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Kapuskasing aims to go on a homebuilding boom

Locals fret over future of the Kap paper mill, but mayor said mining is becoming a key economic driver
(GreenFirst Forest Products photo)

The closure of two forest products mills in Espanola and Terrace Bay has spooked Kapuskasing residents about the future of its paper mill, an industrial cornerstone in town for more than a century.

The negative chatter around town had reached a point where Mayor Dave Plourde felt he had to quell fears about the longevity of the last paper plant in northeastern Ontario.

It’s why he and Hearst Mayor Roger Sigouin issued a news release this week trying to allay residents’ concerns after a meeting with Terry Skiffington, the head of Kapuskasing Paper, and touring the facility.

“It’s just to ensure no panic; everything’s going well,” said Plourde of the release.

“There are plans for the future and the viability of the mill,” he said. “We’re working together to ensure its future.”

Long-term, things are trending in the right direction, he said.

A recently tabled consultant’s report headlines that Kapuskasing’s population base will grow between 2024 and 2051 related to opening new mines in the northeast and all the business spinoffs that will come with it.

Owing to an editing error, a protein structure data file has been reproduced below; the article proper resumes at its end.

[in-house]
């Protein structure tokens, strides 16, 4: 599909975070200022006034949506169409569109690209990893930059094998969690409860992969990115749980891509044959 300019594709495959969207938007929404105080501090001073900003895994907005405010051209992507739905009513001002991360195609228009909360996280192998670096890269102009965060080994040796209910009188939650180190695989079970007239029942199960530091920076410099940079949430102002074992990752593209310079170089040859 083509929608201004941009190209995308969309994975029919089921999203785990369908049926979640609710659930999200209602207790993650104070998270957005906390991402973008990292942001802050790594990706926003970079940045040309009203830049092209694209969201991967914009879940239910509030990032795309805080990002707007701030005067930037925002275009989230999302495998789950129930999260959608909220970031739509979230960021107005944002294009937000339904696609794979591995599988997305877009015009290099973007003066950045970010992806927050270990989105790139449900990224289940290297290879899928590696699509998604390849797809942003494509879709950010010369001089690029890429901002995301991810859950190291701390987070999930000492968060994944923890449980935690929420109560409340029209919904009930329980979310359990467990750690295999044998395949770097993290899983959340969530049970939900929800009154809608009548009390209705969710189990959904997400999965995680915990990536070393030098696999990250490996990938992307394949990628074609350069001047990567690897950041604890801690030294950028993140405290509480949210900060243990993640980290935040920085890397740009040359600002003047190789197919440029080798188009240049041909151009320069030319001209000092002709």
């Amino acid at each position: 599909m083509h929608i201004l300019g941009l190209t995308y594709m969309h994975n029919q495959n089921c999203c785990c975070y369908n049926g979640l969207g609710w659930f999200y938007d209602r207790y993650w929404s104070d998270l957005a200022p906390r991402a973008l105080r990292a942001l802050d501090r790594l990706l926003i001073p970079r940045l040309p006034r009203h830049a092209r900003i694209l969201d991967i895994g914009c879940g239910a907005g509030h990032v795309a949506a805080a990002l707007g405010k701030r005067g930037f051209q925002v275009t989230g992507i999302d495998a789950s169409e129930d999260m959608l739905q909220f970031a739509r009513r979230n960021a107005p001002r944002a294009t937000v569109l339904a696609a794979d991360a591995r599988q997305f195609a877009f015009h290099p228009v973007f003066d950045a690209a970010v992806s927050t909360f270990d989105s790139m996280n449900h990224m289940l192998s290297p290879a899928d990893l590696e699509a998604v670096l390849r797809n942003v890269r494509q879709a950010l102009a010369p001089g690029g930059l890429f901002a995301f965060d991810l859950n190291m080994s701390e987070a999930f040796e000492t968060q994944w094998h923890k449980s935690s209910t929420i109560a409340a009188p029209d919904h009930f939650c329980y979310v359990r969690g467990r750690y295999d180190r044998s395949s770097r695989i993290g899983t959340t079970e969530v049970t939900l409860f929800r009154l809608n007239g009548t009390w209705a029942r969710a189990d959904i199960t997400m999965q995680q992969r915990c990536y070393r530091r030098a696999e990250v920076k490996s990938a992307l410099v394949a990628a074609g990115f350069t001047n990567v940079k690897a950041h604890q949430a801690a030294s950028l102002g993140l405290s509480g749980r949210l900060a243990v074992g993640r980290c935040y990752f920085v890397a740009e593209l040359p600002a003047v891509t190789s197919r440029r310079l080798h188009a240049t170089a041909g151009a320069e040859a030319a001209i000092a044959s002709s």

In that span, Kapuskasing’s employment base is estimated to jump from 4,010 jobs to 4,650.

Plourde said local concerns about the newsprint mill in an increasing digital age is nothing new. 

“Ever since I’ve been here,” he said, reflecting on his 30-year career on council, “there’s been talk around survival and the last man standing. Well, we’re it.” 

Should parent company GreenFirst Forest Products' plans for the Kapuskasing paper plant come to fruition, the mill and town “will have a bright future,” said Plourde.

“The plans they have for the facility are really interesting,” said Plourde, who declined to get into the specifics of their discussion with the company, nor their plans.

Skiffington, who was appointed head of GreenFirst Forest Products' paper business in January, was not available for comment. 

In early 2022, the company pocketed $1.2 million in provincial funding to restart a paper line to manufacture an eco-friendly paper product and create 45 new jobs.

“I think they have plans around that,” said Plourde.

The paper mill has been the focus of a “turnaround” effort, according to the company. 

They’ve acknowledged the Kapuskasing paper mill “faces many headwinds” related to pricing pressures, the decline in use of its paper products, and with wood chip supply issues.

In its 2023 third quarter results, through to the end of last September, the paper business posted an operating income of $1.8 million compared to an operating loss of $11.6 million in the prior year’s three quarters.

The company is looking to the restart and gains in efficiency of a second paper machine to inspire better results, along with establishing the paper mill assets as a stand-alone business, separate from the lumber side, to reduce costs and provide for better decision-making.

But beyond the mill’s prospects, Plourde is encouraged by Kapuskasing’s future direction.